Ralph Roberts has a problem: he isn't sleeping so well these days. In fact, he's hardly sleeping at all. Each morning, the news conveyed by the bedside clock is a little worse: 3:15...3:02...2:45...2:15. The books call it "premature waking"; Ralph, who is still learning to be a widower, calls it a season in hell. He's begun to notice a strangeness in his familiar surroundings, to experience visual phenomena that he can't quite believe are hallucinations. Soon, Ralph thinks, he won't be sleeping at all, and what then? A problem, yes - though perhaps not so uncommon, you might say. But Ralph has lived his entire life in Derry, Maine, and Derry isn't like other places, as millions of Stephen King readers will gladly testify. They remember It, also set in Derry, and know there's a mean streak running through this small New England city; underneath its ordinary surface awesome and terrifying forces are at work. The dying, natural and otherwise, has been going on in Derry for a long, long time. Now Ralph is part of it. So are his friends. And so are the strangers they encounter.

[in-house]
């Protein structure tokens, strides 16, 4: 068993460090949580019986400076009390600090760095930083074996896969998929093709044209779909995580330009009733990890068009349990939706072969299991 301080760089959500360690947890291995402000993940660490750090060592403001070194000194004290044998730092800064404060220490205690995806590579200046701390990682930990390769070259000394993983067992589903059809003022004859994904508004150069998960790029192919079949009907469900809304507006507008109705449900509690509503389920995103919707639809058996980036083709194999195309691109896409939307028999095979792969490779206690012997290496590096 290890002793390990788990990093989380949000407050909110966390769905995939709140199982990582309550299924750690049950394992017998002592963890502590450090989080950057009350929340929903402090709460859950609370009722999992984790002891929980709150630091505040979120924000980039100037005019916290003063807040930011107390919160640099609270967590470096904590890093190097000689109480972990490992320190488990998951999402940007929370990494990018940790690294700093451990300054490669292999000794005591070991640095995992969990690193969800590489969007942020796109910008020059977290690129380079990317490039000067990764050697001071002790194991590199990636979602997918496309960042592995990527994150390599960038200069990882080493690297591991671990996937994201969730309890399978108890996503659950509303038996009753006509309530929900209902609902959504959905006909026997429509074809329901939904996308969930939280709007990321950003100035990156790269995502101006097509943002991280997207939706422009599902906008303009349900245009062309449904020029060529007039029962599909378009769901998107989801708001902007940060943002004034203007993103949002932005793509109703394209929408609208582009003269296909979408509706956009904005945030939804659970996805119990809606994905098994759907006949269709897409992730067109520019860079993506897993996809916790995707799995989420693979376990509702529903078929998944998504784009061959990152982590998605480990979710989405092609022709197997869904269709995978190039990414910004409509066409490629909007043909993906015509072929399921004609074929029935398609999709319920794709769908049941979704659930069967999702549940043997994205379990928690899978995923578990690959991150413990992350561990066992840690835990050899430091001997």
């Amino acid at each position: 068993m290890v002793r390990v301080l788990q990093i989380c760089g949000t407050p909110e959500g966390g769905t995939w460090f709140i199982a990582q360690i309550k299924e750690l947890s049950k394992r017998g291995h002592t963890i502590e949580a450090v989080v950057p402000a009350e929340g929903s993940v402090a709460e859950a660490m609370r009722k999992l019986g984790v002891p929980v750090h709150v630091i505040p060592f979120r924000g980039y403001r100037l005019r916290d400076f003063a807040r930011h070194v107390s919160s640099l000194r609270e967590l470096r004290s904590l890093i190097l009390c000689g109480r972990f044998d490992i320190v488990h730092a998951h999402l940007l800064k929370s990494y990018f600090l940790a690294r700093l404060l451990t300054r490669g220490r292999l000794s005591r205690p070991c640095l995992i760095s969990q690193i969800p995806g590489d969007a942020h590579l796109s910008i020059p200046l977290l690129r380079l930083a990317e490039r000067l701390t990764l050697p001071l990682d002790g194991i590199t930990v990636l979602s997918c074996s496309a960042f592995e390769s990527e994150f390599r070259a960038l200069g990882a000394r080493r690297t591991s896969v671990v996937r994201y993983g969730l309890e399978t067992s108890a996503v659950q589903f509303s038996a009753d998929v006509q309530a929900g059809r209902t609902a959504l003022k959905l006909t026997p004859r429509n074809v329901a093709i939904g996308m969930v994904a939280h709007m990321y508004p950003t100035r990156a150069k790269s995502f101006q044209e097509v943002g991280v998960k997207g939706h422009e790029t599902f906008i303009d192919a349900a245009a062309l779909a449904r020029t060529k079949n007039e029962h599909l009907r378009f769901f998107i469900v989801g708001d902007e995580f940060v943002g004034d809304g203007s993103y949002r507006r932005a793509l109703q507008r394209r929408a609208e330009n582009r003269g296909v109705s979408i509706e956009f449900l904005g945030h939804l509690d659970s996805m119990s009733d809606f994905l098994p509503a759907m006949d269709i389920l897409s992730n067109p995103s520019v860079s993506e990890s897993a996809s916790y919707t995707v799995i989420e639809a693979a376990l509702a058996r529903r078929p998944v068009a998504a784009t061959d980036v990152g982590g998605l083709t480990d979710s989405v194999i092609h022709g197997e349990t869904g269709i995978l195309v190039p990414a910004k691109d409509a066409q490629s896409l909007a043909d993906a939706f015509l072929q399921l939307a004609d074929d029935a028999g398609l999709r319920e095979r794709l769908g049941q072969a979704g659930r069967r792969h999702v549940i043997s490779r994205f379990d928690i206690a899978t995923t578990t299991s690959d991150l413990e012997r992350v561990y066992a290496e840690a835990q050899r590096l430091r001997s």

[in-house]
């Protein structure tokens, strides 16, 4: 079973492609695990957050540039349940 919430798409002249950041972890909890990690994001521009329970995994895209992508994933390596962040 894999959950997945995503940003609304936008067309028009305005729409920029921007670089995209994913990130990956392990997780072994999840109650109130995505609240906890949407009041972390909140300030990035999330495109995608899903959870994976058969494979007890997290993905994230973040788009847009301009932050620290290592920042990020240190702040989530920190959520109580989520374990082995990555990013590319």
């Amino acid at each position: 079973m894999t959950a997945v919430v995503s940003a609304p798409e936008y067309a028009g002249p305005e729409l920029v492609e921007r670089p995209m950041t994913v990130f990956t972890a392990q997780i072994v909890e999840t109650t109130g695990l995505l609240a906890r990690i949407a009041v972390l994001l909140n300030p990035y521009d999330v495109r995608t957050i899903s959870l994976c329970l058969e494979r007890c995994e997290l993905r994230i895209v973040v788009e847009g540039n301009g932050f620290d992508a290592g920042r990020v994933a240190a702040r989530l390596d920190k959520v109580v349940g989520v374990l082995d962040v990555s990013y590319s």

About the Author
Few authors have tapped into our secret fears as adeptly as Stephen King, Master of the Macabre and one of the most widely read novelists writing today. With his trademark blend of fantasy, horror, and psychological suspense, this prolific and immensely popular contemporary writer continues to remind us that evil is still a potent force in the world.